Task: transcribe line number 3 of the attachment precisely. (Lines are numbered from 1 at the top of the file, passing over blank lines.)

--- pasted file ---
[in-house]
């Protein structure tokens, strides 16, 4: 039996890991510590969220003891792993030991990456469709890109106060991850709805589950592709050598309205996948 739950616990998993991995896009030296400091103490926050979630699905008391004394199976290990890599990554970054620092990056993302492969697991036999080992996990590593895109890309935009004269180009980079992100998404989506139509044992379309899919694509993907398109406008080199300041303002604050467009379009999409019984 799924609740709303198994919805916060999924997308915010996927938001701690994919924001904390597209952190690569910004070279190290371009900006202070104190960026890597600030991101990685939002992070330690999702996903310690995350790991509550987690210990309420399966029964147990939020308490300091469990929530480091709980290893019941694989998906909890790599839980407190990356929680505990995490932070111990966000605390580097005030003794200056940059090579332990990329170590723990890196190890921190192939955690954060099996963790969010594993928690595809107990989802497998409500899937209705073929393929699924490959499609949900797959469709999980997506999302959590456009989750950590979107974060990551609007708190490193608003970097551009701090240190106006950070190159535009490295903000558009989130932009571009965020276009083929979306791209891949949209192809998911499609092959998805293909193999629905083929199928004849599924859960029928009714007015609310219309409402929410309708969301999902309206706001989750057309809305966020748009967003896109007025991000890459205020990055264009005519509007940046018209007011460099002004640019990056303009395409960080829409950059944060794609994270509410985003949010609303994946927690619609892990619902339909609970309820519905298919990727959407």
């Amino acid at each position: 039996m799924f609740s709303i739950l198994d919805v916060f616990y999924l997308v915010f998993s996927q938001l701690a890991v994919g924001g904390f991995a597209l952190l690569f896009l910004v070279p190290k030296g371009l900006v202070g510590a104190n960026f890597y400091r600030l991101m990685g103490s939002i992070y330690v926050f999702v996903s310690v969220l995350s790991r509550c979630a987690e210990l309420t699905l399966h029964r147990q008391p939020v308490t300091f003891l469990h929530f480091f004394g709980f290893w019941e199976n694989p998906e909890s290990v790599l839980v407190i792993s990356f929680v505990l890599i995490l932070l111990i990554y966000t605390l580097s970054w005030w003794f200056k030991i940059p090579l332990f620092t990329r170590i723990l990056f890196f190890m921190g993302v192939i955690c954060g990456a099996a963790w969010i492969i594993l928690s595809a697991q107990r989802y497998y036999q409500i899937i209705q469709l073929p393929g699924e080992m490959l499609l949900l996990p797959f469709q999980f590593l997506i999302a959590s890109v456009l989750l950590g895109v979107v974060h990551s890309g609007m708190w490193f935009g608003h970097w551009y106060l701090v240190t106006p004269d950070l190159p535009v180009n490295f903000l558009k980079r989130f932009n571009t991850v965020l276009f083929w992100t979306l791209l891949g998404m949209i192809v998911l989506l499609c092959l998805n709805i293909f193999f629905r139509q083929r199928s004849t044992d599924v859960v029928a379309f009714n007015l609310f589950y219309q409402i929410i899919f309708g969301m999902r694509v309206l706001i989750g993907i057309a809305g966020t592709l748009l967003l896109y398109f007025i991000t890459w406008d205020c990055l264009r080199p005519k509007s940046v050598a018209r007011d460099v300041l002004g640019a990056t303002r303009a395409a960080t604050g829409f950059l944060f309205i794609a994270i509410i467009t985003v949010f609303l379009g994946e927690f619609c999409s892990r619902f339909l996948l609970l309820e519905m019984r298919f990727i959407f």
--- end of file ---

């Amino acid at each position: 039996m799924f609740s709303i739950l198994d919805v916060f616990y999924l997308v915010f998993s996927q938001l701690a890991v994919g924001g904390f991995a597209l952190l690569f896009l910004v070279p190290k030296g371009l900006v202070g510590a104190n960026f890597y400091r600030l991101m990685g103490s939002i992070y330690v926050f999702v996903s310690v969220l995350s790991r509550c979630a987690e210990l309420t699905l399966h029964r147990q008391p939020v308490t300091f003891l469990h929530f480091f004394g709980f290893w019941e199976n694989p998906e909890s290990v790599l839980v407190i792993s990356f929680v505990l890599i995490l932070l111990i990554y966000t605390l580097s970054w005030w003794f200056k030991i940059p090579l332990f620092t990329r170590i723990l990056f890196f190890m921190g993302v192939i955690c954060g990456a099996a963790w969010i492969i594993l928690s595809a697991q107990r989802y497998y036999q409500i899937i209705q469709l073929p393929g699924e080992m490959l499609l949900l996990p797959f469709q999980f590593l997506i999302a959590s890109v456009l989750l950590g895109v979107v974060h990551s890309g609007m708190w490193f935009g608003h970097w551009y106060l701090v240190t106006p004269d950070l190159p535009v180009n490295f903000l558009k980079r989130f932009n571009t991850v965020l276009f083929w992100t979306l791209l891949g998404m949209i192809v998911l989506l499609c092959l998805n709805i293909f193999f629905r139509q083929r199928s004849t044992d599924v859960v029928a379309f009714n007015l609310f589950y219309q409402i929410i899919f309708g969301m999902r694509v309206l706001i989750g993907i057309a809305g966020t592709l748009l967003l896109y398109f007025i991000t890459w406008d205020c990055l264009r080199p005519k509007s940046v050598a018209r007011d460099v300041l002004g640019a990056t303002r303009a395409a960080t604050g829409f950059l944060f309205i794609a994270i509410i467009t985003v949010f609303l379009g994946e927690f619609c999409s892990r619902f339909l996948l609970l309820e519905m019984r298919f990727i959407f």